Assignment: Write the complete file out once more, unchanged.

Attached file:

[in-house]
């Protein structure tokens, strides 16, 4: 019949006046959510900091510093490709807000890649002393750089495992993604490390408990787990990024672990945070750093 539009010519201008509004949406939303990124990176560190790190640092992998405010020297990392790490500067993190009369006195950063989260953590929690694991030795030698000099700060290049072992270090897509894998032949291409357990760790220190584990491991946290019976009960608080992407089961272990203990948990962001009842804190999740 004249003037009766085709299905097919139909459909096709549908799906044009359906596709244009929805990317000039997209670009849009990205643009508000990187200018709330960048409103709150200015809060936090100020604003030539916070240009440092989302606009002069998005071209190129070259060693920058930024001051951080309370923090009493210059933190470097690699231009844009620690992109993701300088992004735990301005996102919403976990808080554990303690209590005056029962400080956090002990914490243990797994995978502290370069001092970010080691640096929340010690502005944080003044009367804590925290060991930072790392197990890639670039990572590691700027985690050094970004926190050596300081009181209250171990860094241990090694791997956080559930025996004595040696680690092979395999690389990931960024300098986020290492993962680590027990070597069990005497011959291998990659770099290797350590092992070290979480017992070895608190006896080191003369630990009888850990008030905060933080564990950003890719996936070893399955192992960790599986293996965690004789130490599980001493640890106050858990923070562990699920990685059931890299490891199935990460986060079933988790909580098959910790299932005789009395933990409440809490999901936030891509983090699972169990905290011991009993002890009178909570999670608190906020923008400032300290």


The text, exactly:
[in-house]
């Protein structure tokens, strides 16, 4: 019949006046959510900091510093490709807000890649002393750089495992993604490390408990787990990024672990945070750093 539009010519201008509004949406939303990124990176560190790190640092992998405010020297990392790490500067993190009369006195950063989260953590929690694991030795030698000099700060290049072992270090897509894998032949291409357990760790220190584990491991946290019976009960608080992407089961272990203990948990962001009842804190999740 004249003037009766085709299905097919139909459909096709549908799906044009359906596709244009929805990317000039997209670009849009990205643009508000990187200018709330960048409103709150200015809060936090100020604003030539916070240009440092989302606009002069998005071209190129070259060693920058930024001051951080309370923090009493210059933190470097690699231009844009620690992109993701300088992004735990301005996102919403976990808080554990303690209590005056029962400080956090002990914490243990797994995978502290370069001092970010080691640096929340010690502005944080003044009367804590925290060991930072790392197990890639670039990572590691700027985690050094970004926190050596300081009181209250171990860094241990090694791997956080559930025996004595040696680690092979395999690389990931960024300098986020290492993962680590027990070597069990005497011959291998990659770099290797350590092992070290979480017992070895608190006896080191003369630990009888850990008030905060933080564990950003890719996936070893399955192992960790599986293996965690004789130490599980001493640890106050858990923070562990699920990685059931890299490891199935990460986060079933988790909580098959910790299932005789009395933990409440809490999901936030891509983090699972169990905290011991009993002890009178909570999670608190906020923008400032300290």